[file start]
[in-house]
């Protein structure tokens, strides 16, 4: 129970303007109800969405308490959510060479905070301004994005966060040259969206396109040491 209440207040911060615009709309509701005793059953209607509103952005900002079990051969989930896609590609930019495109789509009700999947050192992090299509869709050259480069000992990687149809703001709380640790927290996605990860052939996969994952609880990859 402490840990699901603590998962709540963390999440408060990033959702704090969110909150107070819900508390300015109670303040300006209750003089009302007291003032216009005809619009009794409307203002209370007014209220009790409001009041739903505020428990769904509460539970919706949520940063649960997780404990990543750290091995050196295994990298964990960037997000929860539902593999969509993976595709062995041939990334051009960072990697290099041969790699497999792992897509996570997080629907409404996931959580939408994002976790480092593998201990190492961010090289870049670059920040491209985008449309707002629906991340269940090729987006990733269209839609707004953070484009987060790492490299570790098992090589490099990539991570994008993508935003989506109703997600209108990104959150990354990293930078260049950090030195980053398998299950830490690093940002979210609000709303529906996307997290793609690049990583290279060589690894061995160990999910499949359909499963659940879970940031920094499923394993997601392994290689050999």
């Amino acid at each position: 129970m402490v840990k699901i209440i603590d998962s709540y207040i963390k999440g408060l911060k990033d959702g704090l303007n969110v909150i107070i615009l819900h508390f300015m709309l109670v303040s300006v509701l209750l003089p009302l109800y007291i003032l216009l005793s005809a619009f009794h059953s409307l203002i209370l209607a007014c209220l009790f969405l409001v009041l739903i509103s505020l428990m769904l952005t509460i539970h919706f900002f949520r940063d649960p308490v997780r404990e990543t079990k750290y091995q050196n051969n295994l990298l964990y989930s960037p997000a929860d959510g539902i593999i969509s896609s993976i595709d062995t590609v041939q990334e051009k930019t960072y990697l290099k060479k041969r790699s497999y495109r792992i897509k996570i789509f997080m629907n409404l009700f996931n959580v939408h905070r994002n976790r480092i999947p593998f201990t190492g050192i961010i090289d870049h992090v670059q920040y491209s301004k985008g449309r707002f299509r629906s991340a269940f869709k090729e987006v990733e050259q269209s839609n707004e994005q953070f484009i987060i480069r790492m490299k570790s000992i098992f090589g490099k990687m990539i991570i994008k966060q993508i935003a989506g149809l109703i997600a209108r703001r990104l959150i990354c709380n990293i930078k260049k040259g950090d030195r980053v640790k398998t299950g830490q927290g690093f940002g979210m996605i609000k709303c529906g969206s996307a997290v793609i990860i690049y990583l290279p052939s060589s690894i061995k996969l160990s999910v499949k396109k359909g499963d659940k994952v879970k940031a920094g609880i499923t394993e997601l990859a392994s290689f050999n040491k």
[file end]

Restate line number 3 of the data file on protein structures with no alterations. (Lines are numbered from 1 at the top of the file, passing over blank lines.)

């Amino acid at each position: 129970m402490v840990k699901i209440i603590d998962s709540y207040i963390k999440g408060l911060k990033d959702g704090l303007n969110v909150i107070i615009l819900h508390f300015m709309l109670v303040s300006v509701l209750l003089p009302l109800y007291i003032l216009l005793s005809a619009f009794h059953s409307l203002i209370l209607a007014c209220l009790f969405l409001v009041l739903i509103s505020l428990m769904l952005t509460i539970h919706f900002f949520r940063d649960p308490v997780r404990e990543t079990k750290y091995q050196n051969n295994l990298l964990y989930s960037p997000a929860d959510g539902i593999i969509s896609s993976i595709d062995t590609v041939q990334e051009k930019t960072y990697l290099k060479k041969r790699s497999y495109r792992i897509k996570i789509f997080m629907n409404l009700f996931n959580v939408h905070r994002n976790r480092i999947p593998f201990t190492g050192i961010i090289d870049h992090v670059q920040y491209s301004k985008g449309r707002f299509r629906s991340a269940f869709k090729e987006v990733e050259q269209s839609n707004e994005q953070f484009i987060i480069r790492m490299k570790s000992i098992f090589g490099k990687m990539i991570i994008k966060q993508i935003a989506g149809l109703i997600a209108r703001r990104l959150i990354c709380n990293i930078k260049k040259g950090d030195r980053v640790k398998t299950g830490q927290g690093f940002g979210m996605i609000k709303c529906g969206s996307a997290v793609i990860i690049y990583l290279p052939s060589s690894i061995k996969l160990s999910v499949k396109k359909g499963d659940k994952v879970k940031a920094g609880i499923t394993e997601l990859a392994s290689f050999n040491k």